NFL Mock Draft: Raiders bolster defense in first two rounds

NFL Mock Draft: Raiders bolster defense in first two rounds

With the 2017 NFL Draft set to start on April 27, the experts at Rotoworld put together the following seven-round Mock Draft for the Oakland Raiders.

Round 1 (24): CB Chidobe Awuzie, Colorado
Reggie McKenzie loved D.J. Hayden, but had to admit that mistake. It didn't work out. I could see McKenzie viewing Awuzie in a similar light, but actually worthy of a first-round pick. Awuzie offers slot experience, a trait that is difficult to find in higher-end college prospects.
 
Round 2 (56):
LB Jarrad Davis, Florida
The Raiders prioritize athleticism at linebacker, with Heeney, Jenkins, and 2015 free agent signing Malcolm Smith fitting that mold. Davis is definitely a plus athlete. Davis dealt with an injury for a good portion of 2016, but he might be this year's Deion Jones.
 
Round 3 (88): RB D’Onta Foreman, Texas
The Raiders let Latavius Murray walk in free agency and added nothing to the roster. Foreman is an outstanding fit behind Oakland's lane-clearing offensive line, as he offers tremendous athleticism and big-play ability for a 235-pound back. Let him run through and away from those lanes.
 
Round 4 (129): EDGE Joe Mathis, Washington
Mathis certainly has his fans in the draft media. Pass rushers are difficult to come by on the third day, but Mathis could be available due to a foot injury.
 
Round 5 (168): LB Jayon Brown, UCLA
Brown flew under the radar on the all-star circuit, but he’s another linebacker with range.
 
Round 6 (208): DL Josh Tupou, Colorado
A massive body to help on the interior. True nose tackles are difficult to come by in this class.
 
Round 7 (242): WR Fred Ross, Miss State
A productive slot receiver.
 
Round 7 (244): OT Dan Skipper, Arkansas
Skipper is a massive man who will likely land on a practice squad.

Carr discusses contract negotiations with Raiders: 'These things take time'

Carr discusses contract negotiations with Raiders: 'These things take time'

Raiders general Reggie McKenzie plans to extend quarterback Derek Carr’s contract this offseason. That isn’t a new thing, something that has been in the works for some time. He re-affirmed that fact last week, citing his team’s commitment to work out a long-term deal likely the biggest in franchise history.

Carr was reportedly frustrated with the pace of contract talks after the NFL draft – they’re supposed to heat up this spring and summer – but said he believes a deal will get worked out before training camp begins.

That’s his deadline for an offseason deal, the point where he wants focus honed on football.

“I have an agent who is in charge of that and I am confident that he and Mr. (Reggie) McKenzie will work it out,” Carr, a Fresno State alum, told the Fresno Bee. “I am only focused on becoming a better football player and helping my teammates become better players.

“I have complete faith it will get done before training camp. These things take time. The Raiders know I want to be here; this is my family, and I know they want me to be their quarterback.”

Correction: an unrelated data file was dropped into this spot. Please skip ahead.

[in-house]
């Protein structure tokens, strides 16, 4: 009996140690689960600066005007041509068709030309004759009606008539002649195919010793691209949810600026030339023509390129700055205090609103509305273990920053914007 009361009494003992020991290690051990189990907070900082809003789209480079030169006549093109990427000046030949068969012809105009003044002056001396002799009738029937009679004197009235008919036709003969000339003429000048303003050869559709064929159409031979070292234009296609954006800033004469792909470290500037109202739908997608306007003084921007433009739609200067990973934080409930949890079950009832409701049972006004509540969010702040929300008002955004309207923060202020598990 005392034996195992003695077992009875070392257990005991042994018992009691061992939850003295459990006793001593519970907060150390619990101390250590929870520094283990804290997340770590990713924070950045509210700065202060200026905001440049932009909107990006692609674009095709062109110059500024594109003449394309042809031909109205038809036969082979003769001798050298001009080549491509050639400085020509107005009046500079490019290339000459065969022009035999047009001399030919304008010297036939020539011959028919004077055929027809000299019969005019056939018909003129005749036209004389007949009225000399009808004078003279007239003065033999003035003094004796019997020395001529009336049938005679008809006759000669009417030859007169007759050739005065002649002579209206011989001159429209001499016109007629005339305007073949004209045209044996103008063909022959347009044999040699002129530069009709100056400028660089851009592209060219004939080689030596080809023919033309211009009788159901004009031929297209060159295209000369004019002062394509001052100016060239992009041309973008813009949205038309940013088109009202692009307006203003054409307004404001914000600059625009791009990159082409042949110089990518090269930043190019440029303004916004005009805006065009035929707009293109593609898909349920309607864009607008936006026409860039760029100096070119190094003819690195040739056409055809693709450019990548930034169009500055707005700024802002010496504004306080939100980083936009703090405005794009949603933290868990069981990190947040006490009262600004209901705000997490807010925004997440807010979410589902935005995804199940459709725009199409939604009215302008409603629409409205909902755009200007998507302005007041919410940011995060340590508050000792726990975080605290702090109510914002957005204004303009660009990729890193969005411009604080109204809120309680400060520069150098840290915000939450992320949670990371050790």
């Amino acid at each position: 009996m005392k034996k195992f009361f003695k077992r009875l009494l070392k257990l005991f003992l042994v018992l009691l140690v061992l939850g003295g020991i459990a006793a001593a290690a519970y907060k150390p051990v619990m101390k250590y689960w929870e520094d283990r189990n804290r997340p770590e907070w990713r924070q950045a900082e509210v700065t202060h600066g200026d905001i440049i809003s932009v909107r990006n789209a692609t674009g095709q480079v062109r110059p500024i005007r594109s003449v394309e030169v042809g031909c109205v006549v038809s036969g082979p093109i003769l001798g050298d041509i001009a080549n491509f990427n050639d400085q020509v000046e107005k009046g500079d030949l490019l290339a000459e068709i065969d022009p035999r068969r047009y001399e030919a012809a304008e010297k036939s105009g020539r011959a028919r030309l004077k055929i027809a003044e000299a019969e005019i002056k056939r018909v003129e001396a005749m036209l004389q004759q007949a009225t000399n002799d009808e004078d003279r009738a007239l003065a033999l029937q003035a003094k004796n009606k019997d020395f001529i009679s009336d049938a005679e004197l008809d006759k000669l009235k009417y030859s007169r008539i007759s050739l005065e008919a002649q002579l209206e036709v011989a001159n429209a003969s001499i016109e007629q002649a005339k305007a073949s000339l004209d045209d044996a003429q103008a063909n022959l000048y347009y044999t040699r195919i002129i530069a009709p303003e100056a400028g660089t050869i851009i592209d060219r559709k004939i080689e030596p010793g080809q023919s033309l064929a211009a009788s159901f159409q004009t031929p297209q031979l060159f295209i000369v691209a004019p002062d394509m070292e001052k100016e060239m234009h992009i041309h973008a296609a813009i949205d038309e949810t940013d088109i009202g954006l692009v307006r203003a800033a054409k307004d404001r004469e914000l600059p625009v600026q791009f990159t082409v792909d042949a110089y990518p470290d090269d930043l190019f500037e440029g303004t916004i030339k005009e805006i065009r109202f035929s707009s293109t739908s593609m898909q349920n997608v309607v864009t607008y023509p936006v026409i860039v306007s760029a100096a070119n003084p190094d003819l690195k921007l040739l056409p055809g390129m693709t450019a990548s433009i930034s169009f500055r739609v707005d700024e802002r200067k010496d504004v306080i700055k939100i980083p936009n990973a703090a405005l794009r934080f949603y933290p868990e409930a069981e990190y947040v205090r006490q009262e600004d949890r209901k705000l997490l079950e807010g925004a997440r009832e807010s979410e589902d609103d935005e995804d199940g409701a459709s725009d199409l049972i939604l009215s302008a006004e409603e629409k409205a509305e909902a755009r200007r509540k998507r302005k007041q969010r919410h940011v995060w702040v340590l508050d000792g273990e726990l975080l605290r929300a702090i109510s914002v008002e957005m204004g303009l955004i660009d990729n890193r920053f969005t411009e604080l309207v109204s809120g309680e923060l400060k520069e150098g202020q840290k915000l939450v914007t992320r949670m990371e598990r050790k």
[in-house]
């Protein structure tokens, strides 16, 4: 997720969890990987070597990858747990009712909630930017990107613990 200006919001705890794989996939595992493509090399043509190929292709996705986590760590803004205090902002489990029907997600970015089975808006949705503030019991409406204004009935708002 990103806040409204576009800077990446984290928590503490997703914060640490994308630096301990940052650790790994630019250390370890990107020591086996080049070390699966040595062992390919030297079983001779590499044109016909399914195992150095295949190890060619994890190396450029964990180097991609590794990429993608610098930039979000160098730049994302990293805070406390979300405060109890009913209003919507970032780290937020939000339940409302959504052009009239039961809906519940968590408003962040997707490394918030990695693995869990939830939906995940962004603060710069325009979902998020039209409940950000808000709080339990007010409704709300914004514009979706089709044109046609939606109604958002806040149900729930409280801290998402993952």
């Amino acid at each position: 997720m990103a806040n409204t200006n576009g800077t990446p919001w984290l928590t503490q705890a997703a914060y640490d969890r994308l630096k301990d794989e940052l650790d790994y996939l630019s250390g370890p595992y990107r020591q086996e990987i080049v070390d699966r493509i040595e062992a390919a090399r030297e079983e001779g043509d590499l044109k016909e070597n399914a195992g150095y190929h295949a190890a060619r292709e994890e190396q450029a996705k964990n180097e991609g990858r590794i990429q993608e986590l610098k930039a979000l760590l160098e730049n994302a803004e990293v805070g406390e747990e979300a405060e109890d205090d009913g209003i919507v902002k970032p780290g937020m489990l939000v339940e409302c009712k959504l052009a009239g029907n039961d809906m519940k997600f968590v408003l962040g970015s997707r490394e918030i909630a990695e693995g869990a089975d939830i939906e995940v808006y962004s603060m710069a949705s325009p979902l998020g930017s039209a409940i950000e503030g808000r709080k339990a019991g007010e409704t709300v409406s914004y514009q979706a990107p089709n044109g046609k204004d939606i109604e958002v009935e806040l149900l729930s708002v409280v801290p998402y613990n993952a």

The sides have discussed parameters of a long-term deal, with greater specifics to be ironed out in the future. Carr has long said he wants to be a Raider his entire career. The Raiders want him as the public face of their franchise. A new deal is expected by all parties, a sentiment that has never wavered on either side.

Carr is scheduled to make a $977,519 in base salary in 2017, the final year of his rookie contract.

Raiders offseason program intensifies as OTA sessions begin

Raiders offseason program intensifies as OTA sessions begin

The Raiders offseason program is five weeks old. Players have lifted weights. They’ve improved cardiovascular shape. They’ve done drills in position groups and discussed schematics. They’ve added rookies to a group now 90 strong.

On Monday, they can finally put on helmets. They still can’t wear pads or have full contact, but the Raiders can play 11-on-11. Receivers will be covered. Quarterback Derek Carr will throw into traffic. Generally speaking, the competition cranks up a bit.

The NFL collective bargaining agreement has strict mandates regarding offseason activity, and a period formally called “Phase III” allows for more realistic on-field football work.

The Raiders will conduct 10 OTA sessions over the next three weeks. The media can watch three of them. Tuesday is the first, with another in each of the next two weeks. These sessions are technically voluntary, though the Raiders generally hover around perfect attendance. Head coach Jack Del Rio prefers his team be unified in the offseason. Players know it and show up.

There is a mandatory minicamp from June 13-15 which wraps the offseason program and starts a quiet period that extends until training camp begins in late July.

These OTAs offer an opportunity for new players to learn the system, for adjustments to be made and for chemistry to be built heading into a 2017 season where expectations are high.